1. DANA SUMMERS Copyright 2014 Tribune Media Services

      The week’s best editorial cartoons


    • Let me be clear: I’m all in favor of treating animals decently, with special sensitivity to their pain and suffering. By all means, let’s pass stricter regulation of factory farming and laboratory experimentation.

      But the basis of these reforms should not be any quality we presume the animals themselves possess. It should grow out of an expansion of the sphere of human concern and sympathy, along the lines of the old aristocratic ideal of noblesse oblige — the notion that one’s superiority obliges one to act nobly toward commoners. In other words, we should treat animals decently not because they’re just like human beings, but rather because they’re not.

      — Damon Linker, in No, Animals don’t have rights

    • Yesterday, Google Maps released a crowdsourced view of North Korea, which before was just white space.

      The big grey blob you see here? That’s Hwasong Gulag, a 212-square mile concentration camp. It houses 10,000 people, and reportedly, no one has ever escaped. 


    • Wrenching new photos from Iran appear to show a thief having four of his fingers severed by a “finger-chopping machine.” The court-ordered public amputation reportedly took place on Jan. 24 in  the southern Iranian city of Shiraz after the 29-year-old man was convicted of burglary and adultery. In the photos, the prisoner is blindfolded and surrounded by three masked officials who hold his hand under the device. His face shows no pain, indicating that perhaps he was drugged before the procedure. 

      Iran’s brutal new ‘finger-chopping machine’ 

      Photo: AP Photo/Mohsen Tavarro


    • At least a dozen young Iraqis have been stoned to death in recent weeks in an apparent campaign by Shiite Muslim religious extremists to punish youths sporting Western-style “emo” clothes and haircuts. Though the government is not directly implicated, the violence began after the Interior Ministry issued a statement branding the country’s growing “emo” subculture as subversive, and vowing to eliminate it.

      • Who exactly is being targeted?
        Human rights activists say the victims — including those killed, and others merely beaten as a warning — are young gay men, or teenagers who dress in the “emo” style. Emo — short for “emotional hardcore” — is a genre of music and an aesthetic that originated in the U.S. punk scene of the 1980s. In fashion terms, it typically translates to tight T-shirts, skinny jeans, and long side-swept black hair. In Iraq, the term is used more loosely to describe “a uniquely Iraqi collage of hipster, punk, emo, and goth fashions,” says Jack Healy in The New York Times. The look has grown in popularity as war faded and Iraqis began enjoying greater social freedoms.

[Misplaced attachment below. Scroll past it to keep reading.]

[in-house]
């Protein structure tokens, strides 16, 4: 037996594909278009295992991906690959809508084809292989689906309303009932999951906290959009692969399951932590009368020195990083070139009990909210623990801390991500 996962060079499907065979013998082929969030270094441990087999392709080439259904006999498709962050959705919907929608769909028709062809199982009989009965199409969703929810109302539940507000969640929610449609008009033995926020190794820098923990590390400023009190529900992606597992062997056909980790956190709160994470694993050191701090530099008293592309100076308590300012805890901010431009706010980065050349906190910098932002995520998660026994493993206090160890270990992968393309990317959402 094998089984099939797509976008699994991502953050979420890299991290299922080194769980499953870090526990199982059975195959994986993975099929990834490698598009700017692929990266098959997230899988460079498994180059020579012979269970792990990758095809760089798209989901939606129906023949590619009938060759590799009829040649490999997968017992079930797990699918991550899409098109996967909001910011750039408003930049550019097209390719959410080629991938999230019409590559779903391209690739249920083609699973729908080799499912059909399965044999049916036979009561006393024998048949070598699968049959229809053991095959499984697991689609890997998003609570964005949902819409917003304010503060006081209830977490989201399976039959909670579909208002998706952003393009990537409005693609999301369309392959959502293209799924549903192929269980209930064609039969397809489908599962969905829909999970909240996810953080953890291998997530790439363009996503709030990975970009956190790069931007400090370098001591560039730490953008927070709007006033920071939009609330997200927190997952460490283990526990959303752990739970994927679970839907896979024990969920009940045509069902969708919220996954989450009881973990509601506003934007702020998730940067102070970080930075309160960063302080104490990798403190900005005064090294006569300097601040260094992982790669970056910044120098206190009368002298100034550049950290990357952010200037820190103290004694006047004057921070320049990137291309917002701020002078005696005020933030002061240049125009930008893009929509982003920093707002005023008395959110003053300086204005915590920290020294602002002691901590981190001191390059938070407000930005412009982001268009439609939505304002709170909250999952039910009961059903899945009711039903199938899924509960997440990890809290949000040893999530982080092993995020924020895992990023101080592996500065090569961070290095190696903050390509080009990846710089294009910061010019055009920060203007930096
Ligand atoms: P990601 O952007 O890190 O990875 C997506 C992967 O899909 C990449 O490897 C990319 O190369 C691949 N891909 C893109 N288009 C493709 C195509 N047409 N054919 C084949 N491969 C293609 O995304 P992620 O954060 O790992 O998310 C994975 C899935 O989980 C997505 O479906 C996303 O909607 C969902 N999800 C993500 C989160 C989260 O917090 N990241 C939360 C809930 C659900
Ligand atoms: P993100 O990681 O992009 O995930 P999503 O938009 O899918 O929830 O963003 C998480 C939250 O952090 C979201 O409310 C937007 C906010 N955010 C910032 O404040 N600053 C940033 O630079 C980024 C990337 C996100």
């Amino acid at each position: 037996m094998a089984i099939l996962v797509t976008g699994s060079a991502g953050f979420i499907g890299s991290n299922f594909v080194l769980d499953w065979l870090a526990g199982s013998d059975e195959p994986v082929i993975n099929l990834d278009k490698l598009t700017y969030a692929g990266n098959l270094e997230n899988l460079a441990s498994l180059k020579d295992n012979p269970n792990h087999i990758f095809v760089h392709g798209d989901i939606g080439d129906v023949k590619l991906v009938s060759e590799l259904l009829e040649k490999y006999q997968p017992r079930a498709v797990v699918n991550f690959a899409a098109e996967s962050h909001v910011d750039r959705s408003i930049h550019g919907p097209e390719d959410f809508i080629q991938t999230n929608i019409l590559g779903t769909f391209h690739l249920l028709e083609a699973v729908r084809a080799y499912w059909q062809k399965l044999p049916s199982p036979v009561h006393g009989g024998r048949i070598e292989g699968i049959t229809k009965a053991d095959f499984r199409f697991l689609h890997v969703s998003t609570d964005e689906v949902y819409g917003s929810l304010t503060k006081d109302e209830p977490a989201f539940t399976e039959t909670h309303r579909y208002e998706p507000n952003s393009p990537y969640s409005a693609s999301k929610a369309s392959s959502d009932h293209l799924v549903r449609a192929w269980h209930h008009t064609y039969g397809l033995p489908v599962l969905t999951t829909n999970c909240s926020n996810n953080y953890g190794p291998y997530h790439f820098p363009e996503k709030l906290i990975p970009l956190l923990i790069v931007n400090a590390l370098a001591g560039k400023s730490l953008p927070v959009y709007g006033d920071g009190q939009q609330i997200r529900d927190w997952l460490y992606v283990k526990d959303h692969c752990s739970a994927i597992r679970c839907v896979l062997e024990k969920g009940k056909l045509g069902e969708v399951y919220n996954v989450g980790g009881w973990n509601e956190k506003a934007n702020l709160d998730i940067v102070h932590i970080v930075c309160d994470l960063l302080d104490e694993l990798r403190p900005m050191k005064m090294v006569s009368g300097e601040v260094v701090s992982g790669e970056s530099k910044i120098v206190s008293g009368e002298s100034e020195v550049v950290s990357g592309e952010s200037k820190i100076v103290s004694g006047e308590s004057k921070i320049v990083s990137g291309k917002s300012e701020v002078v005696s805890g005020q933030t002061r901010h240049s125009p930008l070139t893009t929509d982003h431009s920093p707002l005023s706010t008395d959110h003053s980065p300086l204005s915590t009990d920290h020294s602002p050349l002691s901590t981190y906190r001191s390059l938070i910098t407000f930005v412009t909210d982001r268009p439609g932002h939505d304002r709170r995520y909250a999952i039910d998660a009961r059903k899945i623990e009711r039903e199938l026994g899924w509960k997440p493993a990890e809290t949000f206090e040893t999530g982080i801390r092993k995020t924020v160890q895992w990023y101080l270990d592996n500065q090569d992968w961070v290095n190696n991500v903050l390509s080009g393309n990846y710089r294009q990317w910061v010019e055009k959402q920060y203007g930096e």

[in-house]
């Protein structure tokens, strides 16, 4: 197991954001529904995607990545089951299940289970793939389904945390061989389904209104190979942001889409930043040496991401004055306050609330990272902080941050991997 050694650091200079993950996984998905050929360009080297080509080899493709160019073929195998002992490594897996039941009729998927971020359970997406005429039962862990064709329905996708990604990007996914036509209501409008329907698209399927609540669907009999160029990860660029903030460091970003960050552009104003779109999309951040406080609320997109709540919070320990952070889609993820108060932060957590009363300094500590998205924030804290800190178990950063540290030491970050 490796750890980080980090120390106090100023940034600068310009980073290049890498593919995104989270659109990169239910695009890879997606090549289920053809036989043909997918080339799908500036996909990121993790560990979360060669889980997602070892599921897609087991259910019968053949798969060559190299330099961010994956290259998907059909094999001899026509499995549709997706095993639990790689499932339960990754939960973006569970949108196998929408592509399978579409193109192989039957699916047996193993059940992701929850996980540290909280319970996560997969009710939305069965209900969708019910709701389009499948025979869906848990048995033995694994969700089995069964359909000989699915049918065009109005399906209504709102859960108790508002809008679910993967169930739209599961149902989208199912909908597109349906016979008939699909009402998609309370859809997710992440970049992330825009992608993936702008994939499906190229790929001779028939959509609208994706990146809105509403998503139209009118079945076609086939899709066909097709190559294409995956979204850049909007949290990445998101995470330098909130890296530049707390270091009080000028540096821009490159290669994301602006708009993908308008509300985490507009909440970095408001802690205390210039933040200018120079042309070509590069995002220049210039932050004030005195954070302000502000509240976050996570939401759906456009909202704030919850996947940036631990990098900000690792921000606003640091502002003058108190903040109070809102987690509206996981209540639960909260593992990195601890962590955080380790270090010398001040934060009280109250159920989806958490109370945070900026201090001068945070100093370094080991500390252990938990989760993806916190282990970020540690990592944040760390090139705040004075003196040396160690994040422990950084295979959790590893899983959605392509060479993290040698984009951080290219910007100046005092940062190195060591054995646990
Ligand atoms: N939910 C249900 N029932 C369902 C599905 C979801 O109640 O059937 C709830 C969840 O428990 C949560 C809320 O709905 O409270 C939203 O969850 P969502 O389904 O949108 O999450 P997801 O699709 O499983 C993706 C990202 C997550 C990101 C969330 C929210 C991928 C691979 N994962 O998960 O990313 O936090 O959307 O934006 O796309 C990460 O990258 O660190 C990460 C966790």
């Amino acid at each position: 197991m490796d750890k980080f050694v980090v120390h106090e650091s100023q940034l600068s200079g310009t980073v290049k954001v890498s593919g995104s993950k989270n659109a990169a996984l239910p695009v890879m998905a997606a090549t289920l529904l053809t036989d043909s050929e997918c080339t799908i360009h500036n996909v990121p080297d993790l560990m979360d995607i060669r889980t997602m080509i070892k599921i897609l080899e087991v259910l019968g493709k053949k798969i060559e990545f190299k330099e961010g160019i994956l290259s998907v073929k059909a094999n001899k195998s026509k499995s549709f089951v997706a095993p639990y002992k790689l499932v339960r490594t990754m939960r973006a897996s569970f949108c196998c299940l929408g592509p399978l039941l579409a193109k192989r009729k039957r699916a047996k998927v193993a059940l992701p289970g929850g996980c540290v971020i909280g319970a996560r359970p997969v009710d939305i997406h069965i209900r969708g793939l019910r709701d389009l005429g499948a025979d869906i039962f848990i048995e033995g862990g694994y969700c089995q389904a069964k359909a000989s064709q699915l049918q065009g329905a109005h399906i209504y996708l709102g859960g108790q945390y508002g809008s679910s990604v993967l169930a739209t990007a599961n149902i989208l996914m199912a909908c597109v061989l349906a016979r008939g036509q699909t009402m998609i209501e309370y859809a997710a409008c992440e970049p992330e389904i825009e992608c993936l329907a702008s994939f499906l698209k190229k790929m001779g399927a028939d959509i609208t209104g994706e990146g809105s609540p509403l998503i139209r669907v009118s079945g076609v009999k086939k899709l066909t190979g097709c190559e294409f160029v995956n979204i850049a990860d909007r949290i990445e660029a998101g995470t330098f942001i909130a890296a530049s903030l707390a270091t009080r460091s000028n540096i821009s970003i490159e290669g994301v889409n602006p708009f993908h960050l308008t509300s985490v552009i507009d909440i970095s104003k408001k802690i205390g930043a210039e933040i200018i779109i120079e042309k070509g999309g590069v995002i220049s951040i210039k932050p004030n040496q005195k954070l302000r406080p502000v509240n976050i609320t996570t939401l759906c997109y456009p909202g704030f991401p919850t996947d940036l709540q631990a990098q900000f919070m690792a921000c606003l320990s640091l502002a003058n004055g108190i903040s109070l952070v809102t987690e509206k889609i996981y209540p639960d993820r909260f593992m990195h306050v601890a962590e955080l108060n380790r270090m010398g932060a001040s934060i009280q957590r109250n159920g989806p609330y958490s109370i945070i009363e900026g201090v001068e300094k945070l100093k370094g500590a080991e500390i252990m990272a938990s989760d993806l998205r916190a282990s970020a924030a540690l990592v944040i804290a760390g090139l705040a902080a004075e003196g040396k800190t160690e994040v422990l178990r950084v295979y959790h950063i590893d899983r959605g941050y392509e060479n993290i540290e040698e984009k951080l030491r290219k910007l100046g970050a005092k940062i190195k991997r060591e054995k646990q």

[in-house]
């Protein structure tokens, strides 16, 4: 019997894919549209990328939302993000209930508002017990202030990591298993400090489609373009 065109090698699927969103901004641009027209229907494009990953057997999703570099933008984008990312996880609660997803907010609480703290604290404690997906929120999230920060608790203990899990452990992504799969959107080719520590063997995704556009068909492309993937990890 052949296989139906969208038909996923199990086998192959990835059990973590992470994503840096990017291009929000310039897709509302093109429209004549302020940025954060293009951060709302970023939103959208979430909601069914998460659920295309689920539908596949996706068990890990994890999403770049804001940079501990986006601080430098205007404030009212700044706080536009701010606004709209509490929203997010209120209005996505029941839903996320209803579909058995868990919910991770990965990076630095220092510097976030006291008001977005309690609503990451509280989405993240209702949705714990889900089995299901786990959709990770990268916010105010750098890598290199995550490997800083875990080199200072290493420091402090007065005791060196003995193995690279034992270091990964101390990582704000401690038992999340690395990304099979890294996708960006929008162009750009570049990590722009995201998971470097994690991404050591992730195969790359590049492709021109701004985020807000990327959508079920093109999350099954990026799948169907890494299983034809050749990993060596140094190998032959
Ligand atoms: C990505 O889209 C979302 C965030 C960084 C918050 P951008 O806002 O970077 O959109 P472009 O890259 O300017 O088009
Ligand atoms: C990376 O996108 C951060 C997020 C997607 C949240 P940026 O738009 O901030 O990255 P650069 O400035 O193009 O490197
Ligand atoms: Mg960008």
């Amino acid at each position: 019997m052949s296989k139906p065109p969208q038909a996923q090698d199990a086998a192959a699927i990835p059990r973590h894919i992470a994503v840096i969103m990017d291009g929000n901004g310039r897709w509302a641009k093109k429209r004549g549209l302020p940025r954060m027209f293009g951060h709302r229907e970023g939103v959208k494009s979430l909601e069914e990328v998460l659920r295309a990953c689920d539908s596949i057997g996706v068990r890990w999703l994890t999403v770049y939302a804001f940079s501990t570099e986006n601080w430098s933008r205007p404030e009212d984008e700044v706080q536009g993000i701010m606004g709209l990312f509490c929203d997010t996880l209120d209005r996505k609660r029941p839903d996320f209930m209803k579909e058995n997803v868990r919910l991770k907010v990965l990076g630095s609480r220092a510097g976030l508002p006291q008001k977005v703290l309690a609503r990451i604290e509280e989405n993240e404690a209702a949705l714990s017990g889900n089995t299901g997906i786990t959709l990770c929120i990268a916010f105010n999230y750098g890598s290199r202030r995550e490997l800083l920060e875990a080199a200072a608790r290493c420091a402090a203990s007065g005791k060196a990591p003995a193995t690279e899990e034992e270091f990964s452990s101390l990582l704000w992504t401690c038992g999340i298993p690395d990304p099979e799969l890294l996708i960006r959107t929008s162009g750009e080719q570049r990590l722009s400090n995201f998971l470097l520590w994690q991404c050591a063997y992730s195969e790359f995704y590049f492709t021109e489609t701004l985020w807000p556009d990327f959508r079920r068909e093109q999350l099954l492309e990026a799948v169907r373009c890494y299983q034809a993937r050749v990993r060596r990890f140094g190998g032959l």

• Why are these “emo” kids being singled out?
        The stonings began after the Interior Ministry branded the “phenomenon of emo” as Satanic last month. The ministry said the rebellious fashion statements, which include dark clothes and skull-print T-shirts, are symbols of the devil, and it dispatched its Social Police to go into Baghdad schools to investigate “the emo” and “eliminate them.” Shiite extremists, who conflate emo style with being gay, which they forbid, began posting flyers warning the “emo” youth to “stop being gay, or face deadly consequences.” The flyers included a hit list with the names or nicknames of 33 people, along with their home addresses.

      More on these brutal killings, which have young people living in fear


    • Britian’s Conservative government is taking a “tough love” approach to foreign aid, threatening to withhold millions of dollars to countries that persecute gays and lesbians. The southern African nation of Malawi has already had its payments sliced by about $30 million, after it sentenced a gay couple to 14 months of hard labor for holding an engagement party. Fellow “anti-gay” countries Uganda and Ghana could lose millions, too. “I want Britain to be a global beacon for reform,” says Prime Minister David Cameron. Is this a good use of foreign aid?


    • He spends 23 hours a day alone, is denied exercise, and is being pumped full of antidepressants, according to an in-depth piece in Salon.